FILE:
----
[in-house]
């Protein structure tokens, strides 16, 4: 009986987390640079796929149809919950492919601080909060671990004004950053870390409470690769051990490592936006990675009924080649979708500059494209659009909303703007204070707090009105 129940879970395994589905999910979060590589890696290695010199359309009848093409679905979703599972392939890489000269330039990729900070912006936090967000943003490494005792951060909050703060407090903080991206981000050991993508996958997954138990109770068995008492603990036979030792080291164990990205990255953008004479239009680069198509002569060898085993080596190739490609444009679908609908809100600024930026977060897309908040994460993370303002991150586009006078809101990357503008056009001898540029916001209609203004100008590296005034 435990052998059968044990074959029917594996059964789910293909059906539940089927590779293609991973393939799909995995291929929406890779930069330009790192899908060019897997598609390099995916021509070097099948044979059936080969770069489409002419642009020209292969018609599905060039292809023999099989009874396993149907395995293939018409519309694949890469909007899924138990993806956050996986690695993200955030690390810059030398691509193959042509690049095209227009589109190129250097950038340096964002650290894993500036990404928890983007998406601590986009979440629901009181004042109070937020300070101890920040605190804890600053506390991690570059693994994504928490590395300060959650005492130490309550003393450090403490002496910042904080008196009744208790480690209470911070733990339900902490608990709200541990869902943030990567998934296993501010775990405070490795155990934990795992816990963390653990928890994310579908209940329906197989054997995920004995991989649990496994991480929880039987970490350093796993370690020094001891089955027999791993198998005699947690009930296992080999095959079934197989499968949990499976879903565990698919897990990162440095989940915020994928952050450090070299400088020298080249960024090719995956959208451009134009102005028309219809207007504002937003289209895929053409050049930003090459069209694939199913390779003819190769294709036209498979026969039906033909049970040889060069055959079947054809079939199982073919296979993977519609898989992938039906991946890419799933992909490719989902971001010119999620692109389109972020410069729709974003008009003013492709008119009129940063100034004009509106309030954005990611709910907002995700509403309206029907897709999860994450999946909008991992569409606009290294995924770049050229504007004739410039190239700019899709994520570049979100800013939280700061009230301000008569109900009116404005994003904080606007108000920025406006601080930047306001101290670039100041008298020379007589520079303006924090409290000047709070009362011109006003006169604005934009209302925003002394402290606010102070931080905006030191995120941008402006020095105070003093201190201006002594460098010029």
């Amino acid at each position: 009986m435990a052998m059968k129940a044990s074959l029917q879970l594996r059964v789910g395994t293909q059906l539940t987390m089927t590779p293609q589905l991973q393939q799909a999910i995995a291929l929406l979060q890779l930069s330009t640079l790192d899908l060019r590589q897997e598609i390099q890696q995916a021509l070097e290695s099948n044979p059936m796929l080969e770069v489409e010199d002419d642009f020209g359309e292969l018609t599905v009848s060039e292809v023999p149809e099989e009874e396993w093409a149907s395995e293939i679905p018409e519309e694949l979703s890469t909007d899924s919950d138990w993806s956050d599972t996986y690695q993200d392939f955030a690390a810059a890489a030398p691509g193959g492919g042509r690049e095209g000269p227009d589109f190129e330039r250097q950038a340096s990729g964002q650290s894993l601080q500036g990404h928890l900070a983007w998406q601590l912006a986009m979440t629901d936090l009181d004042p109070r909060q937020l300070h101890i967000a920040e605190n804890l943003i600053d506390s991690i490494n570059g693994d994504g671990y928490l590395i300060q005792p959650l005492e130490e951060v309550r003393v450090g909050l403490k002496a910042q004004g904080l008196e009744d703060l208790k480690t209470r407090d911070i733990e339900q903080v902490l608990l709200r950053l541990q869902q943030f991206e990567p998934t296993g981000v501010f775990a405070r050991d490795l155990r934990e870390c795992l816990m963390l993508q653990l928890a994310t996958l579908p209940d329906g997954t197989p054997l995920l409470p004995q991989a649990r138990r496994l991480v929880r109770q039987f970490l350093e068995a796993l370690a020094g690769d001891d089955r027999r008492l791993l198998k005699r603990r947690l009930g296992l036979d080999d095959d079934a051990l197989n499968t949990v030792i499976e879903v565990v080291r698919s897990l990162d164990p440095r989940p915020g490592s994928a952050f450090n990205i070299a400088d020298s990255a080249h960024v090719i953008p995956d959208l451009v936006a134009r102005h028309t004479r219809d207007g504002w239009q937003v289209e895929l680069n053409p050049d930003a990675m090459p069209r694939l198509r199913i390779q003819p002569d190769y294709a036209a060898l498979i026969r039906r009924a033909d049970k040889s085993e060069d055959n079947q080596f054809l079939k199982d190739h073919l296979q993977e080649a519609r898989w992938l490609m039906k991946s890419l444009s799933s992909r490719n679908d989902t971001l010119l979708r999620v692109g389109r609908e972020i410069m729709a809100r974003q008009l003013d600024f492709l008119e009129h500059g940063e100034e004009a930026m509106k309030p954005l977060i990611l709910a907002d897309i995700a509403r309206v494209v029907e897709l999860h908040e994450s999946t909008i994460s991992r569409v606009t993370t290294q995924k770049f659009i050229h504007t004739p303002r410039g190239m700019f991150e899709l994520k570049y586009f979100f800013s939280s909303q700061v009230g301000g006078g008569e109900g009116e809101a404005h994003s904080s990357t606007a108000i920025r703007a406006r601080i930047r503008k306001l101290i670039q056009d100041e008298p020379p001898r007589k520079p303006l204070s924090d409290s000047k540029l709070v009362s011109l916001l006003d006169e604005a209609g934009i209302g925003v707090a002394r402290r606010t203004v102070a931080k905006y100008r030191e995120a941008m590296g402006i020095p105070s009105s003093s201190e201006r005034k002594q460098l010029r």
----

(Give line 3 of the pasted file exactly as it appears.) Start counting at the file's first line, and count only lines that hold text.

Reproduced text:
């Amino acid at each position: 009986m435990a052998m059968k129940a044990s074959l029917q879970l594996r059964v789910g395994t293909q059906l539940t987390m089927t590779p293609q589905l991973q393939q799909a999910i995995a291929l929406l979060q890779l930069s330009t640079l790192d899908l060019r590589q897997e598609i390099q890696q995916a021509l070097e290695s099948n044979p059936m796929l080969e770069v489409e010199d002419d642009f020209g359309e292969l018609t599905v009848s060039e292809v023999p149809e099989e009874e396993w093409a149907s395995e293939i679905p018409e519309e694949l979703s890469t909007d899924s919950d138990w993806s956050d599972t996986y690695q993200d392939f955030a690390a810059a890489a030398p691509g193959g492919g042509r690049e095209g000269p227009d589109f190129e330039r250097q950038a340096s990729g964002q650290s894993l601080q500036g990404h928890l900070a983007w998406q601590l912006a986009m979440t629901d936090l009181d004042p109070r909060q937020l300070h101890i967000a920040e605190n804890l943003i600053d506390s991690i490494n570059g693994d994504g671990y928490l590395i300060q005792p959650l005492e130490e951060v309550r003393v450090g909050l403490k002496a910042q004004g904080l008196e009744d703060l208790k480690t209470r407090d911070i733990e339900q903080v902490l608990l709200r950053l541990q869902q943030f991206e990567p998934t296993g981000v501010f775990a405070r050991d490795l155990r934990e870390c795992l816990m963390l993508q653990l928890a994310t996958l579908p209940d329906g997954t197989p054997l995920l409470p004995q991989a649990r138990r496994l991480v929880r109770q039987f970490l350093e068995a796993l370690a020094g690769d001891d089955r027999r008492l791993l198998k005699r603990r947690l009930g296992l036979d080999d095959d079934a051990l197989n499968t949990v030792i499976e879903v565990v080291r698919s897990l990162d164990p440095r989940p915020g490592s994928a952050f450090n990205i070299a400088d020298s990255a080249h960024v090719i953008p995956d959208l451009v936006a134009r102005h028309t004479r219809d207007g504002w239009q937003v289209e895929l680069n053409p050049d930003a990675m090459p069209r694939l198509r199913i390779q003819p002569d190769y294709a036209a060898l498979i026969r039906r009924a033909d049970k040889s085993e060069d055959n079947q080596f054809l079939k199982d190739h073919l296979q993977e080649a519609r898989w992938l490609m039906k991946s890419l444009s799933s992909r490719n679908d989902t971001l010119l979708r999620v692109g389109r609908e972020i410069m729709a809100r974003q008009l003013d600024f492709l008119e009129h500059g940063e100034e004009a930026m509106k309030p954005l977060i990611l709910a907002d897309i995700a509403r309206v494209v029907e897709l999860h908040e994450s999946t909008i994460s991992r569409v606009t993370t290294q995924k770049f659009i050229h504007t004739p303002r410039g190239m700019f991150e899709l994520k570049y586009f979100f800013s939280s909303q700061v009230g301000g006078g008569e109900g009116e809101a404005h994003s904080s990357t606007a108000i920025r703007a406006r601080i930047r503008k306001l101290i670039q056009d100041e008298p020379p001898r007589k520079p303006l204070s924090d409290s000047k540029l709070v009362s011109l916001l006003d006169e604005a209609g934009i209302g925003v707090a002394r402290r606010t203004v102070a931080k905006y100008r030191e995120a941008m590296g402006i020095p105070s009105s003093s201190e201006r005034k002594q460098l010029r």